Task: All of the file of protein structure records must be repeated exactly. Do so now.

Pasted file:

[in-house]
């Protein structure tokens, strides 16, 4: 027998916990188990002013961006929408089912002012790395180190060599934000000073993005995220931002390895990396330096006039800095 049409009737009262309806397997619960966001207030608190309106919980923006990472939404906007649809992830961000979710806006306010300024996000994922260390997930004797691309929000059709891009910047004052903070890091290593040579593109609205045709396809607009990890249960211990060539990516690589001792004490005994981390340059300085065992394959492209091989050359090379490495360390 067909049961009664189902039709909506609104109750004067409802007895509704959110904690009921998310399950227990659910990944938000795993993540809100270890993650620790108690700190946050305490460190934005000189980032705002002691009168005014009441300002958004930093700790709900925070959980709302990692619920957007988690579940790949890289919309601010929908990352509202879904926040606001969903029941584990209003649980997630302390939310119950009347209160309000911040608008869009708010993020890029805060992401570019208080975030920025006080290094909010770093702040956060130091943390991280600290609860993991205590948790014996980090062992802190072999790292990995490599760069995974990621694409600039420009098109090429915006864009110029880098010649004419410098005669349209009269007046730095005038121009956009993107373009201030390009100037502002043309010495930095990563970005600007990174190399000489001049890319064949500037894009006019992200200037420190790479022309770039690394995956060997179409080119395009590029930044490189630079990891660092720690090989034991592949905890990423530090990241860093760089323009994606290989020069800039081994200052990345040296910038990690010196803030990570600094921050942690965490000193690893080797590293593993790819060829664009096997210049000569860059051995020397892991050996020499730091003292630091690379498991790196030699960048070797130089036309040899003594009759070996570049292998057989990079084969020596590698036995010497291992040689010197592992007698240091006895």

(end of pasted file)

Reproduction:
[in-house]
């Protein structure tokens, strides 16, 4: 027998916990188990002013961006929408089912002012790395180190060599934000000073993005995220931002390895990396330096006039800095 049409009737009262309806397997619960966001207030608190309106919980923006990472939404906007649809992830961000979710806006306010300024996000994922260390997930004797691309929000059709891009910047004052903070890091290593040579593109609205045709396809607009990890249960211990060539990516690589001792004490005994981390340059300085065992394959492209091989050359090379490495360390 067909049961009664189902039709909506609104109750004067409802007895509704959110904690009921998310399950227990659910990944938000795993993540809100270890993650620790108690700190946050305490460190934005000189980032705002002691009168005014009441300002958004930093700790709900925070959980709302990692619920957007988690579940790949890289919309601010929908990352509202879904926040606001969903029941584990209003649980997630302390939310119950009347209160309000911040608008869009708010993020890029805060992401570019208080975030920025006080290094909010770093702040956060130091943390991280600290609860993991205590948790014996980090062992802190072999790292990995490599760069995974990621694409600039420009098109090429915006864009110029880098010649004419410098005669349209009269007046730095005038121009956009993107373009201030390009100037502002043309010495930095990563970005600007990174190399000489001049890319064949500037894009006019992200200037420190790479022309770039690394995956060997179409080119395009590029930044490189630079990891660092720690090989034991592949905890990423530090990241860093760089323009994606290989020069800039081994200052990345040296910038990690010196803030990570600094921050942690965490000193690893080797590293593993790819060829664009096997210049000569860059051995020397892991050996020499730091003292630091690379498991790196030699960048070797130089036309040899003594009759070996570049292998057989990079084969020596590698036995010497291992040689010197592992007698240091006895």